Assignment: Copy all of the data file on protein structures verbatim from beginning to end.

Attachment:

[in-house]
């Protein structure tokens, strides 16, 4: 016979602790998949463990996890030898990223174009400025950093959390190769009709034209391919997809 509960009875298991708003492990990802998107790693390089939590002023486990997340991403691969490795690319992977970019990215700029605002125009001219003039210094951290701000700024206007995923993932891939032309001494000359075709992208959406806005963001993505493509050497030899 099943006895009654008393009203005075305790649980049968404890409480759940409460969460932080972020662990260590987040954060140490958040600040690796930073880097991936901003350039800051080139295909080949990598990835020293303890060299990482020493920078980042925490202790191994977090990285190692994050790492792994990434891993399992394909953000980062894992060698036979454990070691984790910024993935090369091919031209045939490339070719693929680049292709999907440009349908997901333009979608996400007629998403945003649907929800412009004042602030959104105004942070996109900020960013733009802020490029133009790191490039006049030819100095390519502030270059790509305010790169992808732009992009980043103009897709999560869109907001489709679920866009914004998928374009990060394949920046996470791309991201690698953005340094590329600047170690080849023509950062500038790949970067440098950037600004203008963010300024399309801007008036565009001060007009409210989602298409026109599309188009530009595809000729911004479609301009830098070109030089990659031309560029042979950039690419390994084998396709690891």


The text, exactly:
[in-house]
């Protein structure tokens, strides 16, 4: 016979602790998949463990996890030898990223174009400025950093959390190769009709034209391919997809 509960009875298991708003492990990802998107790693390089939590002023486990997340991403691969490795690319992977970019990215700029605002125009001219003039210094951290701000700024206007995923993932891939032309001494000359075709992208959406806005963001993505493509050497030899 099943006895009654008393009203005075305790649980049968404890409480759940409460969460932080972020662990260590987040954060140490958040600040690796930073880097991936901003350039800051080139295909080949990598990835020293303890060299990482020493920078980042925490202790191994977090990285190692994050790492792994990434891993399992394909953000980062894992060698036979454990070691984790910024993935090369091919031209045939490339070719693929680049292709999907440009349908997901333009979608996400007629998403945003649907929800412009004042602030959104105004942070996109900020960013733009802020490029133009790191490039006049030819100095390519502030270059790509305010790169992808732009992009980043103009897709999560869109907001489709679920866009914004998928374009990060394949920046996470791309991201690698953005340094590329600047170690080849023509950062500038790949970067440098950037600004203008963010300024399309801007008036565009001060007009409210989602298409026109599309188009530009595809000729911004479609301009830098070109030089990659031309560029042979950039690419390994084998396709690891």